Sergei Kravtsov, a program director from the ministry, has been selected and all that remains is for Prime Minister Dmitry Medvedev to rubber stamp the appointment, Interfax reported Thursday, citing an unidentified government official.
On Wednesday, Medvedev fired Ivan Muravyov, who had held the position for less than a year.
But the new selection has raised eyebrows in education circles.
Unlike his predecessors, Kravtsov is not a part of the existing Rosobrnadzor team, nor is he part of the education minister's inner circle. His nomination was a "compromise" between the watchdog and the ministry, Kommersant reported Thursday, citing an unidentified government official.
But Kravtsov has been involved with Rosobrnadzor before. From 2008 to 2011 he headed the Federal Test Center, an organization responsible for formulating test papers and invigilating exams.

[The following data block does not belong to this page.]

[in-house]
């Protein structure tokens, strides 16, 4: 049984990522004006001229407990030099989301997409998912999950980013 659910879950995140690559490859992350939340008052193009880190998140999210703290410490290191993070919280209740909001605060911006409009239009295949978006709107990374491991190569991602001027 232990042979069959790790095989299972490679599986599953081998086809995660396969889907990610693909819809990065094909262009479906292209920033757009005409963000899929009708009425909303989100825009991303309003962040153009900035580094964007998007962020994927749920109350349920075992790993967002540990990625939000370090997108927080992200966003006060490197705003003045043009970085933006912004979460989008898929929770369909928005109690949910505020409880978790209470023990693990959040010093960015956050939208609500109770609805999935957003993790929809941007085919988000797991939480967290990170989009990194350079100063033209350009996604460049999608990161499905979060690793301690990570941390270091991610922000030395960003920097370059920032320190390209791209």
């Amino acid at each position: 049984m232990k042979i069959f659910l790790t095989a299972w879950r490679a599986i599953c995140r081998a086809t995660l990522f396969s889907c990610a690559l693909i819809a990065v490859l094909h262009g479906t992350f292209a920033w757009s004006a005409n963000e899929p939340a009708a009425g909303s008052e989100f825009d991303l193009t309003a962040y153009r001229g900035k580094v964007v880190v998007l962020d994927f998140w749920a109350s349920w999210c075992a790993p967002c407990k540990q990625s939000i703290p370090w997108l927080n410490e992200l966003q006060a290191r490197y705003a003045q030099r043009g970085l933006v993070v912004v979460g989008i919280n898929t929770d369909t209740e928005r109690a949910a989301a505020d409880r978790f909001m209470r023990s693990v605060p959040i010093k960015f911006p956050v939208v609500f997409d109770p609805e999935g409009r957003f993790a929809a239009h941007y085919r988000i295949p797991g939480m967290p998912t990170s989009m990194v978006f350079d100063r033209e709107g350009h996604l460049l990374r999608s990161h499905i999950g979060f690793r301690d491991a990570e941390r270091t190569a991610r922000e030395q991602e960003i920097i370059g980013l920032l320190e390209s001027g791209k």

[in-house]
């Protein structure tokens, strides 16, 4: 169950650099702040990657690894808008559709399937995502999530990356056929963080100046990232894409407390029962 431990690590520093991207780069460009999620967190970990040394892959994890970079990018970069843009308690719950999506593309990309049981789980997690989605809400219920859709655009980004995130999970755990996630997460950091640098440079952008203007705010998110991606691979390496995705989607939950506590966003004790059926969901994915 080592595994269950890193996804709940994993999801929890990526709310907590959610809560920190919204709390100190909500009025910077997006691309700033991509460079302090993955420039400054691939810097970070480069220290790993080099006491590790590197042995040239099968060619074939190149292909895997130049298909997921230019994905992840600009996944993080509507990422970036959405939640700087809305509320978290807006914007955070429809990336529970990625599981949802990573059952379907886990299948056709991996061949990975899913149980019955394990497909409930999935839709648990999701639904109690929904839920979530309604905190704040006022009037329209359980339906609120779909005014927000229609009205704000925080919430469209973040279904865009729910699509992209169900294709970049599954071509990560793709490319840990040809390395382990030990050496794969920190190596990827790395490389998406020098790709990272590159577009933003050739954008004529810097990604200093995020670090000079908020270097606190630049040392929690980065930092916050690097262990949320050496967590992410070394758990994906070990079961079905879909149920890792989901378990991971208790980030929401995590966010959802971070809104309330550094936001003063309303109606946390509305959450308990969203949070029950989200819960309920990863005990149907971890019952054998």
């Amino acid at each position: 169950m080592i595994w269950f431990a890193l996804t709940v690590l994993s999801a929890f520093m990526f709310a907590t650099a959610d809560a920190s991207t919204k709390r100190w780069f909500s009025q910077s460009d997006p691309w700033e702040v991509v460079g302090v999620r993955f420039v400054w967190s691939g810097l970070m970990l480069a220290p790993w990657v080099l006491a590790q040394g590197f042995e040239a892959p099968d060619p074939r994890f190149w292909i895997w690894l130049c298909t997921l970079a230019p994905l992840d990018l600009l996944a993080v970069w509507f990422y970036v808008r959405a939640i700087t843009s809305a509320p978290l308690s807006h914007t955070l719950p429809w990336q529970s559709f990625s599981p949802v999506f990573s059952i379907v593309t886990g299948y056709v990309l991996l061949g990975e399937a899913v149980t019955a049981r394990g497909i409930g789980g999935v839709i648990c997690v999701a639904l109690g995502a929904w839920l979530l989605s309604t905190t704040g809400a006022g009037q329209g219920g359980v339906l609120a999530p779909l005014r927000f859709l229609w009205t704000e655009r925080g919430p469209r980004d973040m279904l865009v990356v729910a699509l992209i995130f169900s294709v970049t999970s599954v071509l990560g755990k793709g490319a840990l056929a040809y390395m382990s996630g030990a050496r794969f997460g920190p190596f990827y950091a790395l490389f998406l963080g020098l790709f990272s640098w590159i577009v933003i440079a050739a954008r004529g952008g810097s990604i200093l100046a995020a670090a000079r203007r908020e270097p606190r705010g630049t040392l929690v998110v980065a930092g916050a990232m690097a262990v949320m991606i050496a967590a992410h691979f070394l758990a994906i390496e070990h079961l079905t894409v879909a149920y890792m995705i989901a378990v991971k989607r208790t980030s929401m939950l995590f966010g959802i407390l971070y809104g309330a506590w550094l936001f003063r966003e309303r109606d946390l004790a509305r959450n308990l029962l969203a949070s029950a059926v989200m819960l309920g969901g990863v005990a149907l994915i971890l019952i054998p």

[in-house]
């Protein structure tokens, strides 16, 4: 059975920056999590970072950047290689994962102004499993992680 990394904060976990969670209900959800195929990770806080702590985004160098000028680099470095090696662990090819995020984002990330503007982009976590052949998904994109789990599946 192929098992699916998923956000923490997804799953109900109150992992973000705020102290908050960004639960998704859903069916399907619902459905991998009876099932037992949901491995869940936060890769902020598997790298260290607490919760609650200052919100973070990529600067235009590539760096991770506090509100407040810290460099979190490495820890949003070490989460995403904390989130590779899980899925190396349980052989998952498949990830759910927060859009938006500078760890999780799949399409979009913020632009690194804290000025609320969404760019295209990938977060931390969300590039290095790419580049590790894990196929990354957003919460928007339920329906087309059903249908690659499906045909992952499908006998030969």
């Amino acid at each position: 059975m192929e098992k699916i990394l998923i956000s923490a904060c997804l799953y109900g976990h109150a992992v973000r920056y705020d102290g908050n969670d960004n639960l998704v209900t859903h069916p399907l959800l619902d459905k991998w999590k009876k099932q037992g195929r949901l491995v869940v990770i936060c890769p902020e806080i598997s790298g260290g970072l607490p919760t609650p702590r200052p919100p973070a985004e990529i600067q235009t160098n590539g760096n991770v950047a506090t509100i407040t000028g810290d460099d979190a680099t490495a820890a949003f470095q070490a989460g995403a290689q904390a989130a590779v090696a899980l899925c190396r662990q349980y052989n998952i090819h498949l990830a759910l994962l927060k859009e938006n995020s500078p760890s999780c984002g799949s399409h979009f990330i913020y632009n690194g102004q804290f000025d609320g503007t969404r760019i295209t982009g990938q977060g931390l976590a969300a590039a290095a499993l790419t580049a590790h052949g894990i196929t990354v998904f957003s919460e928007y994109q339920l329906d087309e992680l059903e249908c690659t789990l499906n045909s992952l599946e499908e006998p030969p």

Victor Panin, chairman of an organization the deals with education reform, said that Kravtsov is not the type of person the watchdog needs right now, Kommersant reported. "Of course, the Federal Test Center, where Kravtsov worked before, is directly related to the Unified State Exams, but it would be better if this position was given to someone from law enforcement or another policing organization," he said. "The tasks Rosobrnadzor is facing now are related to overseeing and controlling" test procedures.
The Unified State Exam program is a standard set of examinations at the end of high school. Students are required to pass these exams in order to enter a university. Taking advantage of Russia's
nine time zones, students who have taken the tests the Far East share the details over the Internet with students in the west, who in turn earn much higher marks than they normally would.
Education officials also found that exam commissioners in 18 regions doctored test results to give students higher grades. Serious inconsistencies in grades were found in 77 percent of the 1,500 test papers checked by the authorities in June.
Rosobrnadzor acknowledged problem but didn't say how it would be addressed in the future.